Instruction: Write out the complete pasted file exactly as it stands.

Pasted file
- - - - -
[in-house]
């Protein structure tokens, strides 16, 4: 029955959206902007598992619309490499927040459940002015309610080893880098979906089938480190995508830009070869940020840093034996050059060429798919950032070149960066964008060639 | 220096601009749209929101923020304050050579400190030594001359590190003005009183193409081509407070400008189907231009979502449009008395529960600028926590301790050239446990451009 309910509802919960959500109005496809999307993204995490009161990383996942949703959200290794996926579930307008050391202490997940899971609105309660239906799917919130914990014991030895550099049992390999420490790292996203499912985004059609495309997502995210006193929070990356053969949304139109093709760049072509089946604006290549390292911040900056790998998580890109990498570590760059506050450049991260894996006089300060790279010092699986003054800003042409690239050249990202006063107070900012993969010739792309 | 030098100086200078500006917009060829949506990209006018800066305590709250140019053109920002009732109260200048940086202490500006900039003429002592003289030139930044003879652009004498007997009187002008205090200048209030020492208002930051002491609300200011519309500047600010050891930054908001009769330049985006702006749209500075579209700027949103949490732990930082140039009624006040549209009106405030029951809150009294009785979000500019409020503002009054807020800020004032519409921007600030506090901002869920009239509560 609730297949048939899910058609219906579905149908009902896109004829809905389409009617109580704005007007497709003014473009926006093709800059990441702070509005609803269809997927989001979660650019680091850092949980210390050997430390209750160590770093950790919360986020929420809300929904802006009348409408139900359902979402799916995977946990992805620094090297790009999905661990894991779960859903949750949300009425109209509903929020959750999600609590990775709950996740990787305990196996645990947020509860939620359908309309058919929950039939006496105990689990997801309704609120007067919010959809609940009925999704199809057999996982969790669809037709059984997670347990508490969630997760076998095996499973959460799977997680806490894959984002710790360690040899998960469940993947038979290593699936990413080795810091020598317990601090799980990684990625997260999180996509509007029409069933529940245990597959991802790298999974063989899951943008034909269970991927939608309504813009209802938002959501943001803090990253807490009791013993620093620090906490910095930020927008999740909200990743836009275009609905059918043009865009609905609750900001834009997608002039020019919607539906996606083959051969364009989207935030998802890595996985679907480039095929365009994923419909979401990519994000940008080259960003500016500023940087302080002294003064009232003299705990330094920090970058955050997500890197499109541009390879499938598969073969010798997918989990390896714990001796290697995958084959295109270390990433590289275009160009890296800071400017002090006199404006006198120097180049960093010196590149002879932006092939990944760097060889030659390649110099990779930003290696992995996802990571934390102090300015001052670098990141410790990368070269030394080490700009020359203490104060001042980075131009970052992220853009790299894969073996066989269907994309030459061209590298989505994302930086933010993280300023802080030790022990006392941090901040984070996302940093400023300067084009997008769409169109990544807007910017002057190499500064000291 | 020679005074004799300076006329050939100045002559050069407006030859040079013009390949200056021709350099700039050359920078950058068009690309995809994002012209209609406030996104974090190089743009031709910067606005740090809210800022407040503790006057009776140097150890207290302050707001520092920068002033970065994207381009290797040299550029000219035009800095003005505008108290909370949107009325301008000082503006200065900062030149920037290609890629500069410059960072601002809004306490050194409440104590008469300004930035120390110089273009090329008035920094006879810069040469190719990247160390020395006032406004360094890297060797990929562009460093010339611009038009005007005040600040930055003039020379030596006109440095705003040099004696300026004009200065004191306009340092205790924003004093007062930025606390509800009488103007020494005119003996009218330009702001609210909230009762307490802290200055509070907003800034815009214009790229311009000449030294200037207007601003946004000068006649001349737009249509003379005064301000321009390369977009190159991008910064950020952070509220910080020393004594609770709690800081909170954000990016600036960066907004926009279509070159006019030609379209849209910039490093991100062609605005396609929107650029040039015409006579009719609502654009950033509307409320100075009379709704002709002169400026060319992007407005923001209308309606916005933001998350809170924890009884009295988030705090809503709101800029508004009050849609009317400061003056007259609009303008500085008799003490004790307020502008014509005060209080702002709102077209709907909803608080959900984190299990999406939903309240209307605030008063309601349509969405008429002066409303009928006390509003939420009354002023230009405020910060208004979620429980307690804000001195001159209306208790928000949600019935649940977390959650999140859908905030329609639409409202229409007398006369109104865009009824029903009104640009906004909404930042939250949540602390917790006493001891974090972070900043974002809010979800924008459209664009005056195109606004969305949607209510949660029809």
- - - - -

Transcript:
[in-house]
């Protein structure tokens, strides 16, 4: 029955959206902007598992619309490499927040459940002015309610080893880098979906089938480190995508830009070869940020840093034996050059060429798919950032070149960066964008060639 | 220096601009749209929101923020304050050579400190030594001359590190003005009183193409081509407070400008189907231009979502449009008395529960600028926590301790050239446990451009 309910509802919960959500109005496809999307993204995490009161990383996942949703959200290794996926579930307008050391202490997940899971609105309660239906799917919130914990014991030895550099049992390999420490790292996203499912985004059609495309997502995210006193929070990356053969949304139109093709760049072509089946604006290549390292911040900056790998998580890109990498570590760059506050450049991260894996006089300060790279010092699986003054800003042409690239050249990202006063107070900012993969010739792309 | 030098100086200078500006917009060829949506990209006018800066305590709250140019053109920002009732109260200048940086202490500006900039003429002592003289030139930044003879652009004498007997009187002008205090200048209030020492208002930051002491609300200011519309500047600010050891930054908001009769330049985006702006749209500075579209700027949103949490732990930082140039009624006040549209009106405030029951809150009294009785979000500019409020503002009054807020800020004032519409921007600030506090901002869920009239509560 609730297949048939899910058609219906579905149908009902896109004829809905389409009617109580704005007007497709003014473009926006093709800059990441702070509005609803269809997927989001979660650019680091850092949980210390050997430390209750160590770093950790919360986020929420809300929904802006009348409408139900359902979402799916995977946990992805620094090297790009999905661990894991779960859903949750949300009425109209509903929020959750999600609590990775709950996740990787305990196996645990947020509860939620359908309309058919929950039939006496105990689990997801309704609120007067919010959809609940009925999704199809057999996982969790669809037709059984997670347990508490969630997760076998095996499973959460799977997680806490894959984002710790360690040899998960469940993947038979290593699936990413080795810091020598317990601090799980990684990625997260999180996509509007029409069933529940245990597959991802790298999974063989899951943008034909269970991927939608309504813009209802938002959501943001803090990253807490009791013993620093620090906490910095930020927008999740909200990743836009275009609905059918043009865009609905609750900001834009997608002039020019919607539906996606083959051969364009989207935030998802890595996985679907480039095929365009994923419909979401990519994000940008080259960003500016500023940087302080002294003064009232003299705990330094920090970058955050997500890197499109541009390879499938598969073969010798997918989990390896714990001796290697995958084959295109270390990433590289275009160009890296800071400017002090006199404006006198120097180049960093010196590149002879932006092939990944760097060889030659390649110099990779930003290696992995996802990571934390102090300015001052670098990141410790990368070269030394080490700009020359203490104060001042980075131009970052992220853009790299894969073996066989269907994309030459061209590298989505994302930086933010993280300023802080030790022990006392941090901040984070996302940093400023300067084009997008769409169109990544807007910017002057190499500064000291 | 020679005074004799300076006329050939100045002559050069407006030859040079013009390949200056021709350099700039050359920078950058068009690309995809994002012209209609406030996104974090190089743009031709910067606005740090809210800022407040503790006057009776140097150890207290302050707001520092920068002033970065994207381009290797040299550029000219035009800095003005505008108290909370949107009325301008000082503006200065900062030149920037290609890629500069410059960072601002809004306490050194409440104590008469300004930035120390110089273009090329008035920094006879810069040469190719990247160390020395006032406004360094890297060797990929562009460093010339611009038009005007005040600040930055003039020379030596006109440095705003040099004696300026004009200065004191306009340092205790924003004093007062930025606390509800009488103007020494005119003996009218330009702001609210909230009762307490802290200055509070907003800034815009214009790229311009000449030294200037207007601003946004000068006649001349737009249509003379005064301000321009390369977009190159991008910064950020952070509220910080020393004594609770709690800081909170954000990016600036960066907004926009279509070159006019030609379209849209910039490093991100062609605005396609929107650029040039015409006579009719609502654009950033509307409320100075009379709704002709002169400026060319992007407005923001209308309606916005933001998350809170924890009884009295988030705090809503709101800029508004009050849609009317400061003056007259609009303008500085008799003490004790307020502008014509005060209080702002709102077209709907909803608080959900984190299990999406939903309240209307605030008063309601349509969405008429002066409303009928006390509003939420009354002023230009405020910060208004979620429980307690804000001195001159209306208790928000949600019935649940977390959650999140859908905030329609639409409202229409007398006369109104865009009824029903009104640009906004909404930042939250949540602390917790006493001891974090972070900043974002809010979800924008459209664009005056195109606004969305949607209510949660029809």